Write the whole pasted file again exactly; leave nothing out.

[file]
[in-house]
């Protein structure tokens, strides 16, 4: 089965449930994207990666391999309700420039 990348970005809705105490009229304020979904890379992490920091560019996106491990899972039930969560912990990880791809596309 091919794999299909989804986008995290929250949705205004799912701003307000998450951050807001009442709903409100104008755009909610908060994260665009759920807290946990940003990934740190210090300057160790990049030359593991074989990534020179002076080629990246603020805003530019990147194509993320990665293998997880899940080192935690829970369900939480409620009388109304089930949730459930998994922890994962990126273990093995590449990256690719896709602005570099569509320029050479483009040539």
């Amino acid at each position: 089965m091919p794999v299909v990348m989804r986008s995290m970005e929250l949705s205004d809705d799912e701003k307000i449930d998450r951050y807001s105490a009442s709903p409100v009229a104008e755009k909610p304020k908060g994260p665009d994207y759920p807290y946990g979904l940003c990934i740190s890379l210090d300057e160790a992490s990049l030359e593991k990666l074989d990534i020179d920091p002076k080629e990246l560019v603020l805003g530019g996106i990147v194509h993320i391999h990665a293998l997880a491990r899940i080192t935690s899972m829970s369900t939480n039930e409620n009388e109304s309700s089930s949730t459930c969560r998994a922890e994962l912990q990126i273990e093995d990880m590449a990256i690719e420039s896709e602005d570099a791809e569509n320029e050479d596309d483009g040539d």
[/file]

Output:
[in-house]
């Protein structure tokens, strides 16, 4: 089965449930994207990666391999309700420039 990348970005809705105490009229304020979904890379992490920091560019996106491990899972039930969560912990990880791809596309 091919794999299909989804986008995290929250949705205004799912701003307000998450951050807001009442709903409100104008755009909610908060994260665009759920807290946990940003990934740190210090300057160790990049030359593991074989990534020179002076080629990246603020805003530019990147194509993320990665293998997880899940080192935690829970369900939480409620009388109304089930949730459930998994922890994962990126273990093995590449990256690719896709602005570099569509320029050479483009040539």
């Amino acid at each position: 089965m091919p794999v299909v990348m989804r986008s995290m970005e929250l949705s205004d809705d799912e701003k307000i449930d998450r951050y807001s105490a009442s709903p409100v009229a104008e755009k909610p304020k908060g994260p665009d994207y759920p807290y946990g979904l940003c990934i740190s890379l210090d300057e160790a992490s990049l030359e593991k990666l074989d990534i020179d920091p002076k080629e990246l560019v603020l805003g530019g996106i990147v194509h993320i391999h990665a293998l997880a491990r899940i080192t935690s899972m829970s369900t939480n039930e409620n009388e109304s309700s089930s949730t459930c969560r998994a922890e994962l912990q990126i273990e093995d990880m590449a990256i690719e420039s896709e602005d570099a791809e569509n320029e050479d596309d483009g040539d």